I heard this clip on the radio yesterday: “My father’s generation thought science was going to solve all the problems of the world.”
This is, in all honesty, a more mature sounding version of “When are we going to get there?” that we all used to utter as quickly as a family road trip started.
It is reasonable to have expected science to solve all the problems. Let’s face it; science has made a lot of promises over the years.
“Wait!” say those of you who are actually scientists, or who understand science more deeply than that. You might have me clarify that people have made grand promises of what science would accomplish. People, not science, have promised that science would solve all our problems.
I feel your pain.
We still hear similar generalizations in the name of God/Religion/Jesus/etc. At the same time, we hear plenty of statements like “Religion has killed millions of people, or “More people are killed in the name of God than for any other reason.” (Is Science blamed for giving us the atomic bomb and thus for the deaths they brought?)
Welcome, science, to the realm of religion. Or, more to the point, to the realm of the state of humanity that sits passively by, hoping for, waiting for, proclaiming this or that, a savior.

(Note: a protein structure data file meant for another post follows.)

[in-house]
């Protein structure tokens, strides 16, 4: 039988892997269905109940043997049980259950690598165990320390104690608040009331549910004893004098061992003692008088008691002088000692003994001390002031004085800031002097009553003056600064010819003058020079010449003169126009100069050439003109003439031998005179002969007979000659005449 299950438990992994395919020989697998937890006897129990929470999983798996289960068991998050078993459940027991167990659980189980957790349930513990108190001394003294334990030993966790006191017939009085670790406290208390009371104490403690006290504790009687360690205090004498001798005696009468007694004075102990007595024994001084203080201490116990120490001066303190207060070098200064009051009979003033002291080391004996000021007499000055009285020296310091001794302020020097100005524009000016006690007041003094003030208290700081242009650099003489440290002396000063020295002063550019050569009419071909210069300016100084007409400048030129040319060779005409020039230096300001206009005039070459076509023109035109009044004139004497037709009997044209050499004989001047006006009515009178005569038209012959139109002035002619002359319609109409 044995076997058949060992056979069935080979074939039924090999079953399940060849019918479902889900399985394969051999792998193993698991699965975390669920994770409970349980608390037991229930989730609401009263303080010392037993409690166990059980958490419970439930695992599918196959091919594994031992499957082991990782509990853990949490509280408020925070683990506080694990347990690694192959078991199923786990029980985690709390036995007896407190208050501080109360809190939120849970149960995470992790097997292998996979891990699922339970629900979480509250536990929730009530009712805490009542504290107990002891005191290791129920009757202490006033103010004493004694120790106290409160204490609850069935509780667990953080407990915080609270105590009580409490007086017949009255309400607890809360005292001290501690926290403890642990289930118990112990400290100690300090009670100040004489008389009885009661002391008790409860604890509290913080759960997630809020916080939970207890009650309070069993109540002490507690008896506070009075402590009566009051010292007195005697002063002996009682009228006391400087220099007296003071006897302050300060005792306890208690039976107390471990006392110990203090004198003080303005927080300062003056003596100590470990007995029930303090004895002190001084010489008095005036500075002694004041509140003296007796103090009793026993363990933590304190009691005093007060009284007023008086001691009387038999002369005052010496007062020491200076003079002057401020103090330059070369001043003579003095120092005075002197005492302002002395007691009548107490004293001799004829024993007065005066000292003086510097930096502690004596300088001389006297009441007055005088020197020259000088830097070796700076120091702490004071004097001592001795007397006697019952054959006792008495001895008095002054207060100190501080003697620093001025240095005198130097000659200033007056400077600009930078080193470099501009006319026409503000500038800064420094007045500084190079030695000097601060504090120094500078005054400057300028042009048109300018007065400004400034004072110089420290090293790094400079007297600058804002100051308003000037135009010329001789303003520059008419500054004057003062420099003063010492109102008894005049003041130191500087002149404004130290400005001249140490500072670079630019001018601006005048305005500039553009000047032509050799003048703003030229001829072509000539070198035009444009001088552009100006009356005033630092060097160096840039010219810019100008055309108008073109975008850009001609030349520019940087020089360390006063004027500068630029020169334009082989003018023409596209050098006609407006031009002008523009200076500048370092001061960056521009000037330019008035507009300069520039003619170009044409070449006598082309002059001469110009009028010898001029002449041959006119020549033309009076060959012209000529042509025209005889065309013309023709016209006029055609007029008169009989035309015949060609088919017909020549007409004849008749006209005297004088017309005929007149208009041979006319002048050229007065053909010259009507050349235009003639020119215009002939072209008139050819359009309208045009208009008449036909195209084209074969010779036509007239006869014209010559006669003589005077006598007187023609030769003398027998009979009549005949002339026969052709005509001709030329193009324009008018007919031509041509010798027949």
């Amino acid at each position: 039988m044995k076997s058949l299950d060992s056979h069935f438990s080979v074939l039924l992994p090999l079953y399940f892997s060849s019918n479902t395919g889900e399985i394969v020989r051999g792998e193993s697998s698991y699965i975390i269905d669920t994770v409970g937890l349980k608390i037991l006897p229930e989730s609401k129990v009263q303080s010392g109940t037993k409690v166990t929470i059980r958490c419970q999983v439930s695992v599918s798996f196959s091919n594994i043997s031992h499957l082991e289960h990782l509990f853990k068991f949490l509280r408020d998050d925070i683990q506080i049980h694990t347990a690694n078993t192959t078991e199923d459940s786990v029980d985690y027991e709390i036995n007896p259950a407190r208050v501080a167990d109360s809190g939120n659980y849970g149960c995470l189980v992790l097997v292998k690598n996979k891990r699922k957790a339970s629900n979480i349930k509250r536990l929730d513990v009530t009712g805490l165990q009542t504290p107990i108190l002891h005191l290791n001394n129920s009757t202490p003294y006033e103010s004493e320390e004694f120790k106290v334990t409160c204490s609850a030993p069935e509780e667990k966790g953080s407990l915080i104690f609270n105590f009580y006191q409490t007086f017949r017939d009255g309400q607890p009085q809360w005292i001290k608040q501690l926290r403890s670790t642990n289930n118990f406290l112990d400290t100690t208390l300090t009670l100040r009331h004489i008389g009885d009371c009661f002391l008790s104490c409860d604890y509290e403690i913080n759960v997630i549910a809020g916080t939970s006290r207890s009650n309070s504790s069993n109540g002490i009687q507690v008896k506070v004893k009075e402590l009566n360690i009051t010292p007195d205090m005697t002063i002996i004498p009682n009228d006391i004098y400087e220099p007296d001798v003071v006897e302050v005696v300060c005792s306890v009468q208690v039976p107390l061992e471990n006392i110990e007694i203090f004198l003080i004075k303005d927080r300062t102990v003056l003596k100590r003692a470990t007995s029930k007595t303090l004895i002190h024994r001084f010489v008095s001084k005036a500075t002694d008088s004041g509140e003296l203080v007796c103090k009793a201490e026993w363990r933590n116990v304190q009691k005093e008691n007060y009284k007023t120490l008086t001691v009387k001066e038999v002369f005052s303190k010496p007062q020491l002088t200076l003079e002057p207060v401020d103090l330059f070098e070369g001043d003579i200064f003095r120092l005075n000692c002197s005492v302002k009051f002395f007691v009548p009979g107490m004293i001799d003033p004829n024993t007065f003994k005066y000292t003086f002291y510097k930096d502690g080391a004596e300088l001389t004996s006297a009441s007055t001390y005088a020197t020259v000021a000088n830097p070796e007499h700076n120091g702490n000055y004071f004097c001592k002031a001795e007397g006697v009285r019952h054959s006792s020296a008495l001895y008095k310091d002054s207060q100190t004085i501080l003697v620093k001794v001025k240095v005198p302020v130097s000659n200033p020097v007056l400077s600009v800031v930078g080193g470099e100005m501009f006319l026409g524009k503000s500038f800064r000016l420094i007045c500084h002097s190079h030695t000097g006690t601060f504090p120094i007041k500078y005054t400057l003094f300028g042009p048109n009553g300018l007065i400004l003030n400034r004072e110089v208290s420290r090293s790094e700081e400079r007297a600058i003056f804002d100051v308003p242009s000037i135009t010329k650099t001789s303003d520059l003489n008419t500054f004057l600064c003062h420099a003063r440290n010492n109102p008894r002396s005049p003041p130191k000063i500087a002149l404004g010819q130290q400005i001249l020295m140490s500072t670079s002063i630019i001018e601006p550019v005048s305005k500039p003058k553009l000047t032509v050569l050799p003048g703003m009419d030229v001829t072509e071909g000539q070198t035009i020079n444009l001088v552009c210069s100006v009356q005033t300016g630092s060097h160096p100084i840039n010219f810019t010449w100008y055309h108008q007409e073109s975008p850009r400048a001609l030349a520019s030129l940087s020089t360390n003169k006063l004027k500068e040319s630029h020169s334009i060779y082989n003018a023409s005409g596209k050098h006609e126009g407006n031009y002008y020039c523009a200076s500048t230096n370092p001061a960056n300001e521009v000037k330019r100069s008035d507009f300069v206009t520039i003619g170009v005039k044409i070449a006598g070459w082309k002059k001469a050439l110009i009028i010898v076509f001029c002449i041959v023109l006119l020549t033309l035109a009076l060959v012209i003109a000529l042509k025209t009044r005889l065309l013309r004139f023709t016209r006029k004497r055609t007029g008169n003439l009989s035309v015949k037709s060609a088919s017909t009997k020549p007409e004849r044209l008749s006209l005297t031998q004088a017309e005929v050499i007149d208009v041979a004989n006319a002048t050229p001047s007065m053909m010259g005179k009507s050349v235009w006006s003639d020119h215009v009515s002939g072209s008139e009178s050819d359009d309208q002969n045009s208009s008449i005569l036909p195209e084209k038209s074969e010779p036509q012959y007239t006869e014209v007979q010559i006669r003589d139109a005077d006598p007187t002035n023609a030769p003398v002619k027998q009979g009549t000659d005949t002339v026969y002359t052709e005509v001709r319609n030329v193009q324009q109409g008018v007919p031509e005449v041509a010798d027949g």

It turns out ‘we’ want the same thing from science that ‘we’ want from religion – something or someone outside ourselves to do all the work.
Neither science nor religion can work this way.
Science can tell you not to eat processed, fatty foods and not to water your lawn in the heat of the day and many other things. Science cannot (yet) keep you from doing those things, or make you do other things. Should it.
Neither can (or will) God make you do the things Jesus teaches us will bring salvation to the world. We must actually begin to follow Jesus if we want to see the salvation he offers to us, and through us to the world.
When are we going to get there? Sometime after we start moving in the right direction.